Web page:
The United States, which had long opposed the recognition of the results of the war, nevertheless made a political turn in early 1995 and recognized the conquests of the war i.e. "ethnic cleansing", and thus the territorial division in favour of the Serbs. Germany was the last country to agree to such a paradigm shift. With this territorial division, outlined by the Dayton Agreement, the aggressor was eventually rewarded, and those attacked were punished.
Can we talk about a just peace agreement here?
Contents of the Dayton Agreement
Under strong pressure from American negotiators, led by Richard Holbrooke, the war in Bosnia and Herzegovina ended in Dayton on November 21, 1995. Bosnia and Herzegovina survived as a state but divided into two entities: the Federation of BiH with a Croat and Muslim population and the Republika Srpska with a predominantly Serb population. A special administrative area has been established as well - Brcko District. The international community also envisioned the position of High Representative overseeing the implementation of the civilian part of the Dayton Agreement.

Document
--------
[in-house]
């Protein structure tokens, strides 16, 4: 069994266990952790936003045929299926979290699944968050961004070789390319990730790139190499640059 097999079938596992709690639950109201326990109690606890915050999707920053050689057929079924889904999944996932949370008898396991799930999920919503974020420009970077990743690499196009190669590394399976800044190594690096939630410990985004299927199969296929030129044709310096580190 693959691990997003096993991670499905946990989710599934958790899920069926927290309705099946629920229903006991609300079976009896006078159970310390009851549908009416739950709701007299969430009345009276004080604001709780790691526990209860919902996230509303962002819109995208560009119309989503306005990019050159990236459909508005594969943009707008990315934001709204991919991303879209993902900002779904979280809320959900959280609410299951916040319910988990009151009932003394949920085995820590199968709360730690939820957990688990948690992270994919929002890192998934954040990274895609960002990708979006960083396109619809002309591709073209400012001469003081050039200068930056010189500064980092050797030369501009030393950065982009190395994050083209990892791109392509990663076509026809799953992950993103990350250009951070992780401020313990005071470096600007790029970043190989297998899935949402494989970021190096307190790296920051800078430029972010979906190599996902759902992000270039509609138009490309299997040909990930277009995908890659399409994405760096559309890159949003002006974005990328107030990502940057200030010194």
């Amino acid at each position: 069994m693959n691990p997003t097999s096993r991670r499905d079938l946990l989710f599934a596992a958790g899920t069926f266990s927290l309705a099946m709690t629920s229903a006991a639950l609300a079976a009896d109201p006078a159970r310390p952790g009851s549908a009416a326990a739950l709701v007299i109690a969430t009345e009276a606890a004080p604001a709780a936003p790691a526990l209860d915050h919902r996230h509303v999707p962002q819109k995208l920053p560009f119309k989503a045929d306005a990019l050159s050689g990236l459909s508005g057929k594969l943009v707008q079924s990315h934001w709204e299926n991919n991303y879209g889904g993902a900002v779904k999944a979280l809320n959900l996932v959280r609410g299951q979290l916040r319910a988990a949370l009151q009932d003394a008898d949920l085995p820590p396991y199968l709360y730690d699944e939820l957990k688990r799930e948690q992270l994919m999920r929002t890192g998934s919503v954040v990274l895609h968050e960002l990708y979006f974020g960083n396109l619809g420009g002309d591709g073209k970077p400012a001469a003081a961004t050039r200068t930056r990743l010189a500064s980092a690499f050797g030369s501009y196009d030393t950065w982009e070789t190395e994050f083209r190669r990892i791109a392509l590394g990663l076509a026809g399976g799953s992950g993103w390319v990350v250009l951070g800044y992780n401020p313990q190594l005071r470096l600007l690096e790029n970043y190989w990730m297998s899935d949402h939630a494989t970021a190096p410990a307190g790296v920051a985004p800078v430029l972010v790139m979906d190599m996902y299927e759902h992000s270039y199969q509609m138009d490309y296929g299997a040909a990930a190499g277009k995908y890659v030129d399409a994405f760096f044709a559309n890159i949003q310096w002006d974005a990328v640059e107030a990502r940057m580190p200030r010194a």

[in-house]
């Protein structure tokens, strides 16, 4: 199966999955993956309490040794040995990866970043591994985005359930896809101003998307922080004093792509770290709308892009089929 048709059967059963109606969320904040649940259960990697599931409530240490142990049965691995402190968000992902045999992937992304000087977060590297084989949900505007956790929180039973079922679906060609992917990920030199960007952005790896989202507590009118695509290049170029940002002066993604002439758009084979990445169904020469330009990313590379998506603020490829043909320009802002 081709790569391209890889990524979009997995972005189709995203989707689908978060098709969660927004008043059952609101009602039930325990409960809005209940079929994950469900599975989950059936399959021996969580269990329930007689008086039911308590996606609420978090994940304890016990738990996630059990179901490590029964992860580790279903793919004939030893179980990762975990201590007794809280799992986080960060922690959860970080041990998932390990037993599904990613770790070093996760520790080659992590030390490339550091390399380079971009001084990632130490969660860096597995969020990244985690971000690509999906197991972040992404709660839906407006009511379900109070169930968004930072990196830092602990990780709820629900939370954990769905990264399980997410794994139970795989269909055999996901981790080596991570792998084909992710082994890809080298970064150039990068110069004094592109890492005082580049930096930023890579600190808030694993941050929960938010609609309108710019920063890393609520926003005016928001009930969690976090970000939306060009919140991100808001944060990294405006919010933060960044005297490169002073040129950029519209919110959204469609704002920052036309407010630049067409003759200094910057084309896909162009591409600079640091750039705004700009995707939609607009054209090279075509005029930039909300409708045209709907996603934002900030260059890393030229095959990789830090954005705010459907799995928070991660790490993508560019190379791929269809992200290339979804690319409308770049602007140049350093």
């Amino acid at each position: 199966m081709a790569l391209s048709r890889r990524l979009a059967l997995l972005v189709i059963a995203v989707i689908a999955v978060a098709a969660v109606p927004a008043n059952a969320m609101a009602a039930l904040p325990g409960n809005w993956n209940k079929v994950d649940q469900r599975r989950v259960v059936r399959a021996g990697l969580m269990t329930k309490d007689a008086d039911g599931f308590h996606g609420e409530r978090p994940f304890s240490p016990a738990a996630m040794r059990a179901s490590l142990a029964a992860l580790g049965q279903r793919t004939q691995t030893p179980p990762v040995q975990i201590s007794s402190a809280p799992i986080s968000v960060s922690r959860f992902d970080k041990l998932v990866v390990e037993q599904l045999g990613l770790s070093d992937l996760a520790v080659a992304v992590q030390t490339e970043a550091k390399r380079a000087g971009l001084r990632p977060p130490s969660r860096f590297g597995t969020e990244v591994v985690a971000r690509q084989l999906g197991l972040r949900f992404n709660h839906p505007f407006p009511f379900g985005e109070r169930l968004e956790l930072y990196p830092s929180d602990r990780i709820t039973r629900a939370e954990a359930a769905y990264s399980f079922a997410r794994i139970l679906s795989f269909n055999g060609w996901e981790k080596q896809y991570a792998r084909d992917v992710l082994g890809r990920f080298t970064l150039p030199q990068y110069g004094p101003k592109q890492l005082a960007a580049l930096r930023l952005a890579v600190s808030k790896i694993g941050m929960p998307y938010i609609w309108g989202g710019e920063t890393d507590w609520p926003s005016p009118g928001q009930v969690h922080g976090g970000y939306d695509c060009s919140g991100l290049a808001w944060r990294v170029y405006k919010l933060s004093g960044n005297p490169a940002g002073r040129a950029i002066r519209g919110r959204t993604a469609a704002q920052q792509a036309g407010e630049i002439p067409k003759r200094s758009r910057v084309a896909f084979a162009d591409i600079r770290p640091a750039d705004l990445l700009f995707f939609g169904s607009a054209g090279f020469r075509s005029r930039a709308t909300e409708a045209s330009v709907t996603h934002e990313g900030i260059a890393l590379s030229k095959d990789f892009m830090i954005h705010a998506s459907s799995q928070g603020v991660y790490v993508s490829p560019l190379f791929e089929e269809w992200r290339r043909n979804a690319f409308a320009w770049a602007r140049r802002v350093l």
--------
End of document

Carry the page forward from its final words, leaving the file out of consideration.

Three ethnic groups have received the right to a veto to protect their "vital national interests" to avoid tensions and possible disputes. Since then, this also means that members of the Presidency and the House of Peoples of the BiH Parliament can block any decision if the "constituent people" see it as a threat to their own vital interests.
After nearly four years of war, with more than 100,000 victims, over two million refugees, mass rapes, war prisoner camps and the Srebrenica genocide, Bosnian Serbs have been given half of Bosnia and Herzegovina. Facing the war crimes that were committed was as difficult as it is today, with a lot of effort and great effort. The Dayton Agreement favoured the main actors in war crimes in this segment. Despite everything, everyone was relieved when the agreement was signed.
After almost four long years, the international community has collected the broken fragments of its own weaknesses from the war in BiH - unfortunately too late for many people.